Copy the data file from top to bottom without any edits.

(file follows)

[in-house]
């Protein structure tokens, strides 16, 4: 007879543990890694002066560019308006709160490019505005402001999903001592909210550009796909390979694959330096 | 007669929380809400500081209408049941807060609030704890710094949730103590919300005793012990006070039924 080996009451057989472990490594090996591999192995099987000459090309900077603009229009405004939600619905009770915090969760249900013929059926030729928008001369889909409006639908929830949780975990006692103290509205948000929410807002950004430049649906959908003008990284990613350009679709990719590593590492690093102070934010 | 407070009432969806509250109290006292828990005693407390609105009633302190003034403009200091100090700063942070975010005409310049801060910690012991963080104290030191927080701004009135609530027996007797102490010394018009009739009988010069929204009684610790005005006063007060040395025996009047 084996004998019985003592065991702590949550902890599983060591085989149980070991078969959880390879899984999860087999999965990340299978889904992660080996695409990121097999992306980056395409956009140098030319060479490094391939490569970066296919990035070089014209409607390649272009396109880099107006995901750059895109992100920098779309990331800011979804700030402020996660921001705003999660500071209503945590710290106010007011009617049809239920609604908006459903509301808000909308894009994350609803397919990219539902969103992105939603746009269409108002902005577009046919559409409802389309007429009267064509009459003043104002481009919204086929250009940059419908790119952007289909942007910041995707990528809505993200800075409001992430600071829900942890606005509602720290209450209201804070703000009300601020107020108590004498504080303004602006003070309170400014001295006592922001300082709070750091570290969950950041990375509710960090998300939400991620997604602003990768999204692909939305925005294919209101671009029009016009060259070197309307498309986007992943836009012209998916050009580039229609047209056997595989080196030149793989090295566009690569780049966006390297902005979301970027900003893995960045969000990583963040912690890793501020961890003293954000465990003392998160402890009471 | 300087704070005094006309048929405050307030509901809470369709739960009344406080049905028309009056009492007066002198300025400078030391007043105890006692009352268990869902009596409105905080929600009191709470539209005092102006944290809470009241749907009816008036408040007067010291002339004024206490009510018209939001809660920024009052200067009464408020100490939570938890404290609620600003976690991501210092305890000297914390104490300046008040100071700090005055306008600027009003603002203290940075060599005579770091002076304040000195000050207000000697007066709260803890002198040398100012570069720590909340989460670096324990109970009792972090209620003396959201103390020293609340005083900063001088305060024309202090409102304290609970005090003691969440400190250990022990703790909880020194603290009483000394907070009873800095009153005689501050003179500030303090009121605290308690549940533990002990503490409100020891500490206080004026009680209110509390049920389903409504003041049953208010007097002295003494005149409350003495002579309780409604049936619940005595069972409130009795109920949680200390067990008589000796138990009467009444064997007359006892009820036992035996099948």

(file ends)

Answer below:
[in-house]
């Protein structure tokens, strides 16, 4: 007879543990890694002066560019308006709160490019505005402001999903001592909210550009796909390979694959330096 | 007669929380809400500081209408049941807060609030704890710094949730103590919300005793012990006070039924 080996009451057989472990490594090996591999192995099987000459090309900077603009229009405004939600619905009770915090969760249900013929059926030729928008001369889909409006639908929830949780975990006692103290509205948000929410807002950004430049649906959908003008990284990613350009679709990719590593590492690093102070934010 | 407070009432969806509250109290006292828990005693407390609105009633302190003034403009200091100090700063942070975010005409310049801060910690012991963080104290030191927080701004009135609530027996007797102490010394018009009739009988010069929204009684610790005005006063007060040395025996009047 084996004998019985003592065991702590949550902890599983060591085989149980070991078969959880390879899984999860087999999965990340299978889904992660080996695409990121097999992306980056395409956009140098030319060479490094391939490569970066296919990035070089014209409607390649272009396109880099107006995901750059895109992100920098779309990331800011979804700030402020996660921001705003999660500071209503945590710290106010007011009617049809239920609604908006459903509301808000909308894009994350609803397919990219539902969103992105939603746009269409108002902005577009046919559409409802389309007429009267064509009459003043104002481009919204086929250009940059419908790119952007289909942007910041995707990528809505993200800075409001992430600071829900942890606005509602720290209450209201804070703000009300601020107020108590004498504080303004602006003070309170400014001295006592922001300082709070750091570290969950950041990375509710960090998300939400991620997604602003990768999204692909939305925005294919209101671009029009016009060259070197309307498309986007992943836009012209998916050009580039229609047209056997595989080196030149793989090295566009690569780049966006390297902005979301970027900003893995960045969000990583963040912690890793501020961890003293954000465990003392998160402890009471 | 300087704070005094006309048929405050307030509901809470369709739960009344406080049905028309009056009492007066002198300025400078030391007043105890006692009352268990869902009596409105905080929600009191709470539209005092102006944290809470009241749907009816008036408040007067010291002339004024206490009510018209939001809660920024009052200067009464408020100490939570938890404290609620600003976690991501210092305890000297914390104490300046008040100071700090005055306008600027009003603002203290940075060599005579770091002076304040000195000050207000000697007066709260803890002198040398100012570069720590909340989460670096324990109970009792972090209620003396959201103390020293609340005083900063001088305060024309202090409102304290609970005090003691969440400190250990022990703790909880020194603290009483000394907070009873800095009153005689501050003179500030303090009121605290308690549940533990002990503490409100020891500490206080004026009680209110509390049920389903409504003041049953208010007097002295003494005149409350003495002579309780409604049936619940005595069972409130009795109920949680200390067990008589000796138990009467009444064997007359006892009820036992035996099948």